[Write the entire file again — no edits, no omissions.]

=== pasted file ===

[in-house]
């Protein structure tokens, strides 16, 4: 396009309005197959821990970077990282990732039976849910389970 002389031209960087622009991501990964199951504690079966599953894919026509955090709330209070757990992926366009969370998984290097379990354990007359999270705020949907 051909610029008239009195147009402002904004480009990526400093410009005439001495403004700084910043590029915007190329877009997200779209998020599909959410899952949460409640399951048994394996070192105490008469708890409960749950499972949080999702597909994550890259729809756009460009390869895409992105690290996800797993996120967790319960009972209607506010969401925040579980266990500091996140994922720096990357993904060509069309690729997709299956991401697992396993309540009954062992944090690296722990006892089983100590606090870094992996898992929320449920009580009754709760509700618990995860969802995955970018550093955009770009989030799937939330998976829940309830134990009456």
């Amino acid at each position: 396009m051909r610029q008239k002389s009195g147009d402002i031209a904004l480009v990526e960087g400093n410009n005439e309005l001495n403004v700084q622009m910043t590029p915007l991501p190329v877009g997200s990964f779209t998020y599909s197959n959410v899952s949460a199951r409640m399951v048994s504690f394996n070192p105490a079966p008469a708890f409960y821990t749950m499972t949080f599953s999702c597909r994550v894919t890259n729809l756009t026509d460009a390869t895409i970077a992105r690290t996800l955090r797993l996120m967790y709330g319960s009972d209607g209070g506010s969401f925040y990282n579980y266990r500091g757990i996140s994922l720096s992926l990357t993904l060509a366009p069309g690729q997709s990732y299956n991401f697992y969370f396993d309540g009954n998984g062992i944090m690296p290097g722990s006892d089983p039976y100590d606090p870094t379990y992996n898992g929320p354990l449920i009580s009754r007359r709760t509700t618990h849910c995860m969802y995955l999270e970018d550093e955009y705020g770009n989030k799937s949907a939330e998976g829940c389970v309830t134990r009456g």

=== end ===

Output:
[in-house]
């Protein structure tokens, strides 16, 4: 396009309005197959821990970077990282990732039976849910389970 002389031209960087622009991501990964199951504690079966599953894919026509955090709330209070757990992926366009969370998984290097379990354990007359999270705020949907 051909610029008239009195147009402002904004480009990526400093410009005439001495403004700084910043590029915007190329877009997200779209998020599909959410899952949460409640399951048994394996070192105490008469708890409960749950499972949080999702597909994550890259729809756009460009390869895409992105690290996800797993996120967790319960009972209607506010969401925040579980266990500091996140994922720096990357993904060509069309690729997709299956991401697992396993309540009954062992944090690296722990006892089983100590606090870094992996898992929320449920009580009754709760509700618990995860969802995955970018550093955009770009989030799937939330998976829940309830134990009456």
């Amino acid at each position: 396009m051909r610029q008239k002389s009195g147009d402002i031209a904004l480009v990526e960087g400093n410009n005439e309005l001495n403004v700084q622009m910043t590029p915007l991501p190329v877009g997200s990964f779209t998020y599909s197959n959410v899952s949460a199951r409640m399951v048994s504690f394996n070192p105490a079966p008469a708890f409960y821990t749950m499972t949080f599953s999702c597909r994550v894919t890259n729809l756009t026509d460009a390869t895409i970077a992105r690290t996800l955090r797993l996120m967790y709330g319960s009972d209607g209070g506010s969401f925040y990282n579980y266990r500091g757990i996140s994922l720096s992926l990357t993904l060509a366009p069309g690729q997709s990732y299956n991401f697992y969370f396993d309540g009954n998984g062992i944090m690296p290097g722990s006892d089983p039976y100590d606090p870094t379990y992996n898992g929320p354990l449920i009580s009754r007359r709760t509700t618990h849910c995860m969802y995955l999270e970018d550093e955009y705020g770009n989030k799937s949907a939330e998976g829940c389970v309830t134990r009456g």